Dental Erosion

When the enamel surface is pathologically challenged by acidic insult and demineralized, erosive toothwear is the result. This is different from dental caries because dental erosion is generated by non-bacterial acids (often dietary) that can dissolve the fluorapatite structure.111 This condition has linkages to dentinal hypersensitivity due to acid exposure of dentin tubules and similar estimated prevalence rates.112 As with hypersensitivity, the exact numbers of individuals with erosive toothwear is difficult to specify with exactness but is estimated to be high and appears to be growing – especially in younger adults – because of high dietary acid exposure, e.g., erosive sugary energy drinks, sports beverages, and sodas.113-116 It is important to strive for erosion prevention, because the condition is often not diagnosed until a later stage, and lost tooth structure is not reversible and thus costly to address via restorative dentistry.117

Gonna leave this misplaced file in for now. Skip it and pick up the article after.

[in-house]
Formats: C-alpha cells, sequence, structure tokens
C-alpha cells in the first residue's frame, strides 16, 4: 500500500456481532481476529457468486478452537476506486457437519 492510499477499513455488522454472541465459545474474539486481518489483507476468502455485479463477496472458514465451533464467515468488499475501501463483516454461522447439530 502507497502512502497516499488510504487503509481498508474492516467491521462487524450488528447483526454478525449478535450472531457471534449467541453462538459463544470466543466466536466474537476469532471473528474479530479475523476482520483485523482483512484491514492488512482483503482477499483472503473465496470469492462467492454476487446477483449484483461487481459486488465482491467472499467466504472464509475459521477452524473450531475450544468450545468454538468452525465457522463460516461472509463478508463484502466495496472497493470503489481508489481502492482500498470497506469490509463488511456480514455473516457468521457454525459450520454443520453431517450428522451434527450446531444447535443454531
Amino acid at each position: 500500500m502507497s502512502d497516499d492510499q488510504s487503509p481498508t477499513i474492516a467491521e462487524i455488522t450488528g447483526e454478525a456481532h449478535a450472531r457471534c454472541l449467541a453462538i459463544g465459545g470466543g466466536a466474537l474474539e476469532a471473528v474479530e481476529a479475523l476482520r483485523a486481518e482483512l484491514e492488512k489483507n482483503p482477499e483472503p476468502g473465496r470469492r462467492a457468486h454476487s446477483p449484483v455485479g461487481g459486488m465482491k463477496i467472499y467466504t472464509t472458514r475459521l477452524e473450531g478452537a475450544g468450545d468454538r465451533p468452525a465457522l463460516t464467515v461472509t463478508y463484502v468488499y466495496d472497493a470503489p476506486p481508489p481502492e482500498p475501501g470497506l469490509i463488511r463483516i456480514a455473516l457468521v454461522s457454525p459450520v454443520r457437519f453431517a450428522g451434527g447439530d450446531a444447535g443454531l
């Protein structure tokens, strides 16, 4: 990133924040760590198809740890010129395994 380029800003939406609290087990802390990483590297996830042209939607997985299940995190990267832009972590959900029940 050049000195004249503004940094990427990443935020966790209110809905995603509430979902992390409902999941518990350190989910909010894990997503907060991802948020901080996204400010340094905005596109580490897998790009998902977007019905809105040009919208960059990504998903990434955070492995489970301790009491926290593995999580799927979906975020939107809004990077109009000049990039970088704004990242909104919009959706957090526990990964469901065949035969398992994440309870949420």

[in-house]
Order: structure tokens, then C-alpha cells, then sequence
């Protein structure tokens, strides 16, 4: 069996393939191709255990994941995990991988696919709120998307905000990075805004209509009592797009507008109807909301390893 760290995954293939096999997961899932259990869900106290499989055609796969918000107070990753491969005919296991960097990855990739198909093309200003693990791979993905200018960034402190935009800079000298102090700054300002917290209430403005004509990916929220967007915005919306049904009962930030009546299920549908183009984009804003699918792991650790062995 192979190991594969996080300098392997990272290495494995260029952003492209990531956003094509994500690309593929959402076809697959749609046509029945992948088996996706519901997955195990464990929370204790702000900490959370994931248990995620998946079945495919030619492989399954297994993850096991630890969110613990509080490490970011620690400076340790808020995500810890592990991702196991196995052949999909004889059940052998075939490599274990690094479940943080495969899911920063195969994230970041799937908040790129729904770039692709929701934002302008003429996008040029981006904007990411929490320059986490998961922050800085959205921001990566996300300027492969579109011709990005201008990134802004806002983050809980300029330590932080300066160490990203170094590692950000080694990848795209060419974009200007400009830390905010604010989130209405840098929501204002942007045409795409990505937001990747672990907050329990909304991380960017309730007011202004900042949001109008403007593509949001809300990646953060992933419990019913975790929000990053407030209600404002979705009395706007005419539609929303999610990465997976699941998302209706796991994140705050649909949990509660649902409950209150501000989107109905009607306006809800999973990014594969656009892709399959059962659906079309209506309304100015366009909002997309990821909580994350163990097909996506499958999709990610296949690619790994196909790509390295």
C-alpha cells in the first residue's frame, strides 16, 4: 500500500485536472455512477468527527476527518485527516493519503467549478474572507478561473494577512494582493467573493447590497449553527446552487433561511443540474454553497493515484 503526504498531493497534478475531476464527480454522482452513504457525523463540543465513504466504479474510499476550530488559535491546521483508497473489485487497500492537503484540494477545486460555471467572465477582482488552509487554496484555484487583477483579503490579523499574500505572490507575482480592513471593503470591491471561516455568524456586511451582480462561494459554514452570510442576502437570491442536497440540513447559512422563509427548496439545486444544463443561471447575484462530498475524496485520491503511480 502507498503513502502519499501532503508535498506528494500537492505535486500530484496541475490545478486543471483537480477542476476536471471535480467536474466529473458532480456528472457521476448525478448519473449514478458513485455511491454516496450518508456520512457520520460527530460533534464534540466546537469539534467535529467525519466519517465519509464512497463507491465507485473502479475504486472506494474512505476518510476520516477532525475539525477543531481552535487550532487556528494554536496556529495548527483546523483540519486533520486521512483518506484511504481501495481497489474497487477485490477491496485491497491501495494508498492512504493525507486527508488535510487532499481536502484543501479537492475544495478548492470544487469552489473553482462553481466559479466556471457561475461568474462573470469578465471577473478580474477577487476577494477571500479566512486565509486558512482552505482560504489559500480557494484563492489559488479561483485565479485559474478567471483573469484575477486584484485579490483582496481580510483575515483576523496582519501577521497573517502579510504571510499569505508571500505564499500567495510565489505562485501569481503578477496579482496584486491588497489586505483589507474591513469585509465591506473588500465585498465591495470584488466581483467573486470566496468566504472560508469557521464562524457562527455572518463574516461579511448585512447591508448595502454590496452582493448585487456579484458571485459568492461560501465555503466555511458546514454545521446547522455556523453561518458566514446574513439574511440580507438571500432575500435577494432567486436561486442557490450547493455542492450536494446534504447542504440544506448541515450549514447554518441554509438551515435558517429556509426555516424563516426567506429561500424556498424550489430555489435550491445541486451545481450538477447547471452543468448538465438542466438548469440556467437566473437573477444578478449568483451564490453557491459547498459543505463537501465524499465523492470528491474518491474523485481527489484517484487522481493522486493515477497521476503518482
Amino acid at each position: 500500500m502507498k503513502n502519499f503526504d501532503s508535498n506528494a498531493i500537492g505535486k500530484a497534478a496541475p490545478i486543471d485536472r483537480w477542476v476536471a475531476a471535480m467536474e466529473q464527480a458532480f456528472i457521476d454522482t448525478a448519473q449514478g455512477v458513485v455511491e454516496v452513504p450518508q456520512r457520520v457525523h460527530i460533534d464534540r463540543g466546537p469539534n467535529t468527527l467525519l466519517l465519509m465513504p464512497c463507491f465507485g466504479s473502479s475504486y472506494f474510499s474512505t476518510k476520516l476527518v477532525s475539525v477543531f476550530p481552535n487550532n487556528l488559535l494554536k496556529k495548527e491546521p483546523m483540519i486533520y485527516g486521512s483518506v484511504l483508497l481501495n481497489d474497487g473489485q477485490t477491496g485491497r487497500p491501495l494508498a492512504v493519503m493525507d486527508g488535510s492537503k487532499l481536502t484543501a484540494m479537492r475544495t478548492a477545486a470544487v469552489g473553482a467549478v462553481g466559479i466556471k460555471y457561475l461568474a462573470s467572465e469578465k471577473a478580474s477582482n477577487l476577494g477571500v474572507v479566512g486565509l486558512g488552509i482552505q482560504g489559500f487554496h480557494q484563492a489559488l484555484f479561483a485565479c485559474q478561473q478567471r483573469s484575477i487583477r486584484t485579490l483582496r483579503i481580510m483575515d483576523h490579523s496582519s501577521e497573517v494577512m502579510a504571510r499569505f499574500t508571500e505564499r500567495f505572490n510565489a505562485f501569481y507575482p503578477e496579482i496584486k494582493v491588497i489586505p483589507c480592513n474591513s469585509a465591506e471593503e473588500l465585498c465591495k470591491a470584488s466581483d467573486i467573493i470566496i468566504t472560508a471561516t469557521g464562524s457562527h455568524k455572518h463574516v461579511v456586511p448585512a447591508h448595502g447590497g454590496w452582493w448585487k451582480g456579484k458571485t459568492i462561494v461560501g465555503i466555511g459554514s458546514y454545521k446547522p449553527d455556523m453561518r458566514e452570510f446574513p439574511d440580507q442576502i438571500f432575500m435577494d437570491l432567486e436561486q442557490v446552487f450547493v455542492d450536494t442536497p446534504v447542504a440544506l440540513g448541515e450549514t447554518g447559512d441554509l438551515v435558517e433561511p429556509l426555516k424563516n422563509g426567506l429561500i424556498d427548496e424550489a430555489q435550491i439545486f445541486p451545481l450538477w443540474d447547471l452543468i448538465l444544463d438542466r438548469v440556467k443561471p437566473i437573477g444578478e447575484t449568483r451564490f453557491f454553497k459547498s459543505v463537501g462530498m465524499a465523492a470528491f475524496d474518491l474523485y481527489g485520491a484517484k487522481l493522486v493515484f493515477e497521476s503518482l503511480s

To that end, one of the three commonly utilized fluoride agents in dentifrices – stannous fluoride – has been shown to be uniquely advantageous in preventing erosive toothwear. The mechanism of action is the deposition on the enamel pellicle surface of an acid-resistant protective barrier layer.118 In situ investigations of bioavailable SnF2 exposure have found up to 80% greater enamel erosion protection benefits compared to a control.119-121

In seeking a toothpaste with SnF2 anti-erosion benefits, the choices will be the same as those described previously in the course for other conditions where a stabilized stannous fluoride multi-indication dentifrice has demonstrated proven therapeutic benefits (caries, gingivitis, dentinal hypersensitivity). See also Figure 3.

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